The Comet Racers Uncovered


I have just published The Comet Racers Uncovered, a 48-page book on the de Havilland DH.88 Comet racers.

The story of the iconic winner of the greatest air race ever at a pivotal moment in aviation history. It has never been fully told, those of its stablemates even less so. Only five de Havilland DH.88 Comets were ever built. With one restored to flying condition and another on the way, the ever-growing community of enthusiasts have, bit by bit, been unearthing the astonishing truth. This 48-page book focuses on the new, the arcane, and the cultural heritage of perhaps the most beautiful aeroplanes ever made. It is packed with facts and well illustrated with rare and informative photographs.
Copies are available from The link below should take you to the right page:
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So many projects, so little time...
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Jun 25, 2014
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Could you please post a scan of the contents page(s).

These are the section headings:

The Comet Breed
Amy Johnson’s Black Magic
The Lady in Red
The Mail Planes
The Lost Boomerang
Facts and Figures
Derivatives and Replicas
Copies and Models

The Comet Breed also covers the prevailing state of affairs and the Gipsy Six engines.

Amy Johnson was of course Mrs. Mollison at the time. Their G-ACSP Black Magic later became CS-AAJ Salazar, which she tried to buy back. Decades later it became G-ACSP once again.

The Lady in Red is G-ACSS Grosvenor House. It became K5084 and then G-ACSS again, in which guise it was both created and given much attention by Essex Aero, before being written off and eventually being re-registered yet again.

The first mail plane is G-ACSR. It went on to become F-ANPY and (as identified correctly here for the first time) in due course the military H608. The second was built as F-ANPZ, similarly redesignated H609.

G-ADEF was the short-lived Boomerang.

Five and a half pages of tabulated facts and figures.

Some eight projects, derivatives and replicas are described.

The copies and models represent much of the cultural heritage described in the book, from Art Deco icons to comic-book cameos.

The back cover comprises coloured three-view drawings of the many liveries and equipment variations. They are rather small, but it was the only way to fit it all in.

Much of the information and many photograph are rare, or hitherto published only in French or not at all.

Hope this helps.
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Foo Fighter

I came, I saw, I drank some tea (and had a bun).
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Jul 19, 2016
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No more than the book deserves. Credit seriously earned in the making of too.


Ancient Aviation Junkie.
Jan 21, 2018
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Thanks for your patronising post. I take the view of facts that a court does. There are facts - and there is hearsay. It may be a 'fact' that stuff is published in books, magazines and pamphlets - often many years after the events described - often by people who were not even present. That manifestly does not mean that the information printed in these publications are themselves 'facts'. This is precisely the trap that Wikipedia constantly falls into. I have books full of notes relating to errors contained therein. I'll stick with technical publications - the hardware under my hands - and first-hand accounts - the rest I take with a large pinch of salt. You can quote and reference all the books in existence - but if the information in them is duff, it's 'Garbage-in, garbage-out'.

Nor are you yourself immune from errors and flights of fancy yourself. I genuinely enjoyed reading your pamphlet on the Comet, but it is itself littered with factual errors and 'imaginings' - though not much different to many other similar articles and books. These are precisely the sorts of errors you are accusing me of - errors, flights of fancy and presumptions.... Take just these few sample pages for example;-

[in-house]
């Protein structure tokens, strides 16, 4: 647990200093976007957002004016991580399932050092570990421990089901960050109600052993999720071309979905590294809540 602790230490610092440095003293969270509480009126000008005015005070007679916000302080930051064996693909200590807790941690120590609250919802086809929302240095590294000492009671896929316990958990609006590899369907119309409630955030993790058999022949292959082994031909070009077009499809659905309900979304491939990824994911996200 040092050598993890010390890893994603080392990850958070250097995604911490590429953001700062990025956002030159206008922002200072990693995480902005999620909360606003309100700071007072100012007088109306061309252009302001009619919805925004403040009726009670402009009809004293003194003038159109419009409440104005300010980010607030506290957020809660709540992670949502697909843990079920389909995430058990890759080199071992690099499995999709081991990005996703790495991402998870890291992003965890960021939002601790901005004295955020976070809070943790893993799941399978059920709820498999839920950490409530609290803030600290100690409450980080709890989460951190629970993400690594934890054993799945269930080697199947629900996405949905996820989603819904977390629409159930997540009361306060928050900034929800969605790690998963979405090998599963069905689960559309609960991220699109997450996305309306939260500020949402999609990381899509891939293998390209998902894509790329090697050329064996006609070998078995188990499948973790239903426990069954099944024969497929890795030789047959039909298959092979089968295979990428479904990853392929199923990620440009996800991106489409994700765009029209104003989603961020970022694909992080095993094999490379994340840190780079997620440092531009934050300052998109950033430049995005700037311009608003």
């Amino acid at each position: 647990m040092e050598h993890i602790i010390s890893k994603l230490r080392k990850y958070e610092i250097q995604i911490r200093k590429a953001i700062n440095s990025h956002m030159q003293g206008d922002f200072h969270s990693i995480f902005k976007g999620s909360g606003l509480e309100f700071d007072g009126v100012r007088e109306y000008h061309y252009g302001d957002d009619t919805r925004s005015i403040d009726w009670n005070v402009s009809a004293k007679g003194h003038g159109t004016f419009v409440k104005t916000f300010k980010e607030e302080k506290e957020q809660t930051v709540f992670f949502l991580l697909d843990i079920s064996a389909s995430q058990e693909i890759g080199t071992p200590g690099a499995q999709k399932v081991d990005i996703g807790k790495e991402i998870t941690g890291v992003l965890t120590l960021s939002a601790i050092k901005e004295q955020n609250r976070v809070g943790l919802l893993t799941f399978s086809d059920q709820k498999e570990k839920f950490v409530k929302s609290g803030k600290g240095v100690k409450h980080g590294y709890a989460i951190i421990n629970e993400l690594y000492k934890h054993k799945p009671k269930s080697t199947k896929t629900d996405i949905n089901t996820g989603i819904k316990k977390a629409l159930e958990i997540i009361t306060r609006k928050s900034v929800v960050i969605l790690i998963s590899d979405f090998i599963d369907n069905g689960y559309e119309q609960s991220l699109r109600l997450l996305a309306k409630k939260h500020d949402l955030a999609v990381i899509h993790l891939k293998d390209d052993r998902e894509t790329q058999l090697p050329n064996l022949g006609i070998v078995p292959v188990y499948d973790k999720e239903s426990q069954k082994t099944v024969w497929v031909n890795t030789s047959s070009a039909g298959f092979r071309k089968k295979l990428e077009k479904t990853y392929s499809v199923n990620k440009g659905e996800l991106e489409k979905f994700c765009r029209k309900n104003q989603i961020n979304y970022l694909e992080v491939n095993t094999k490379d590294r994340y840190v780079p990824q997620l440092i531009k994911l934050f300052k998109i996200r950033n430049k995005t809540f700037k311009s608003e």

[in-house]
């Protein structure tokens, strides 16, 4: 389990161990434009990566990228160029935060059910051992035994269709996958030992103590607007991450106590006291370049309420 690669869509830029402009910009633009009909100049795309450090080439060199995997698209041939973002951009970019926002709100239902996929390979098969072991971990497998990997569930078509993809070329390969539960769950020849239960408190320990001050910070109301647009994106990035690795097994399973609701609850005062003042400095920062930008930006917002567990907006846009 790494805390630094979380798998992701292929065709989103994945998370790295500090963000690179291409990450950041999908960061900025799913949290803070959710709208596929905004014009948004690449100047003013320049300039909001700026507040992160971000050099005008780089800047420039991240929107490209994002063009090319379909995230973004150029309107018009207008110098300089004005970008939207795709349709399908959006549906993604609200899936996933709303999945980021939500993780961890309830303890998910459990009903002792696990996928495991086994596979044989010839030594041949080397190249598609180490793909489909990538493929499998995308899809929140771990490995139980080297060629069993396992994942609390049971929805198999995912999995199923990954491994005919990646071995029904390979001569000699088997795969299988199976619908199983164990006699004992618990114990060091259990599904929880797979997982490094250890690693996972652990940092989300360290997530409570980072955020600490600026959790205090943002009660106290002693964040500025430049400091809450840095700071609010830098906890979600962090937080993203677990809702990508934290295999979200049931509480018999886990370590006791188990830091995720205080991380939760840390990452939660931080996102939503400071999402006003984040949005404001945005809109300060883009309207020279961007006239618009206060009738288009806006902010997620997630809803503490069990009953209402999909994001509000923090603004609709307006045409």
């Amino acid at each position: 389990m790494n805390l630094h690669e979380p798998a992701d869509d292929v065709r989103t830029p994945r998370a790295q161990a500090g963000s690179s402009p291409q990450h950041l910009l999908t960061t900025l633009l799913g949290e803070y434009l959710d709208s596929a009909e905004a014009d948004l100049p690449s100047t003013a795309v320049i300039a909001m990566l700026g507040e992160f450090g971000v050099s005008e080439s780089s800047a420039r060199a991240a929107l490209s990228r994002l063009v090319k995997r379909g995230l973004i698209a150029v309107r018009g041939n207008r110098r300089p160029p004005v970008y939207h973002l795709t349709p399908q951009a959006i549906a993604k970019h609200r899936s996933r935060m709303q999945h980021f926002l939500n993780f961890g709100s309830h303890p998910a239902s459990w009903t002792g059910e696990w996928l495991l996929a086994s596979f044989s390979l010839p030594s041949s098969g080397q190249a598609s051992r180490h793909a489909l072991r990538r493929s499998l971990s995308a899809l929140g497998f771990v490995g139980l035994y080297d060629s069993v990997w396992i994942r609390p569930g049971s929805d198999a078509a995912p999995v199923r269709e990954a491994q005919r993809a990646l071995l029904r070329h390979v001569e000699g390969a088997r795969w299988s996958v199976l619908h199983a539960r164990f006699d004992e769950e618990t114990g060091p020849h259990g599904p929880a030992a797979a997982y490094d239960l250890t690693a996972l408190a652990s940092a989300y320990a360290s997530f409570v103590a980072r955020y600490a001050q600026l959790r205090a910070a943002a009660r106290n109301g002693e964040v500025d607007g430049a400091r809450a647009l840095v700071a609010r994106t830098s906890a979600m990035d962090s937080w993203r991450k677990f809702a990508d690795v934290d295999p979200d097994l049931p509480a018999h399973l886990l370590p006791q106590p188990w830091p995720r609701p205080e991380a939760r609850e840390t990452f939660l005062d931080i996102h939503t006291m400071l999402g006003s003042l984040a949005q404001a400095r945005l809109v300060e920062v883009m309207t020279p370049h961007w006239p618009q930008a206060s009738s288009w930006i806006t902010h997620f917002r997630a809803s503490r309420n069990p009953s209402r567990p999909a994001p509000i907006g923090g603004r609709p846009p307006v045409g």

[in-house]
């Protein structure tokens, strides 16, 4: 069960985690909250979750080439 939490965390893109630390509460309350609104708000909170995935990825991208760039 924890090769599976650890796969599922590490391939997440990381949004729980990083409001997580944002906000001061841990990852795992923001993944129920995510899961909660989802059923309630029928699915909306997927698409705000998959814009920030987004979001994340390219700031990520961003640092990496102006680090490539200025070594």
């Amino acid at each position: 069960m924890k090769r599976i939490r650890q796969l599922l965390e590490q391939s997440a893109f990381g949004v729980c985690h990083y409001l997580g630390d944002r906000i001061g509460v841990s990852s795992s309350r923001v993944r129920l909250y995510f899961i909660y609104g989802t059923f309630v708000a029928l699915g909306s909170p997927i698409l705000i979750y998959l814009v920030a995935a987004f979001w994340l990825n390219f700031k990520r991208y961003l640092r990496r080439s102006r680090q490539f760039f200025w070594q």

The chart at the bottom of this page contains a number of errors and jumbling-up of the correct data.
  • The Gipsy Six Series I ;- '200hp @ 2,100rpm'.WRONG ;- Incorrect horsepower/RPM data, it produced a normal HP of 185hp @ 2,100, and 200hp at @2,350 all-out..... and NO - it didn't have a spline - tapered or straight.
  • Gipsy Six Series II ;- '225hp @ 2,400rpm'. WRONG ;- was rated at 200/210bhp @ 2,400 rpm. Nor were the splines 'DH' - they were a Society of British Aircraft Constructors standard - SBAC No1, ie - these were standards across the British aircraft industry, and there were, of course, larger sizes for higher power-output engines.
(Figures taken direct from DH manuals.)

P10 ;-
  • 'carburettors were turned' . WRONG.
  • '...and the crankshaft was altered accordingly' A presumption. Evidence...? Sure an Eclipse vac' pump was fitted to the 'R' - but this was probably driven by a separate adapter.
  • 'The other end of the crankshaft had to be modified to carry the higher power levels...' Really...? How....?
  • 'Following initial flight testing of the Comet with the Hamilton-Standard "hydromatic" variable-pitch propellers, ....'..... WRONG - DH hadn't even BEGUN to sort the Hydromatic type in 1934, and they a a quite separate design, with ZERO interchangeable parts.. Those initially fitted on the Comet were 'Bracket Type' units - nothing whatever to do with the Hydromatics.
P11 ;-
  • Regarding G-ADEF;- 'They included the revised carburettor alignment'. WRONG. It was only a duct.
  • ' is not known whether the adapter itself was modified for the production spline as on the production Six I or Six II' ;- WRONG - The Six I never had a splined end to the crankshaft, and b) The Six II wasn't 'modified' - it was DESIGNED that way from the outset. Remember - these were DIFFERENT ENGINES - despite some similarities.
  • Gipsy Six II ;- '..modified to run on high-octane leaded fuel..'. No - it was DESIGNED to run of different fuel and to perform to different specification from the outset.
  • ' It's geared drive'.... WRONG - No production DH Six/Queen until the Queen 70 post war.
  • Queen 30 ;- '...was a major redesign - almost a new engine'... WRONG. It WAS a new engine. Apart from the format of being an air-cooled inline six, it only shared a few nuts, bolts and washers - literally.
  • '....Alex Henshaw who happened to be there and had on order a Percival Vega Gull..... ;- WRONG, Alex already owned G-AFEA and had already been flying it. The reason 'EA wasn't available at that moment was that Cross was still working on mods for the Henshaw's research trip to the Cape.
  • '...borrowed a flightworthy Vega off Charles Gardner.' WRONG. G-AFBW belong to RICHARD Gardner. This was kept on his private strip at Hamsey Green FYI.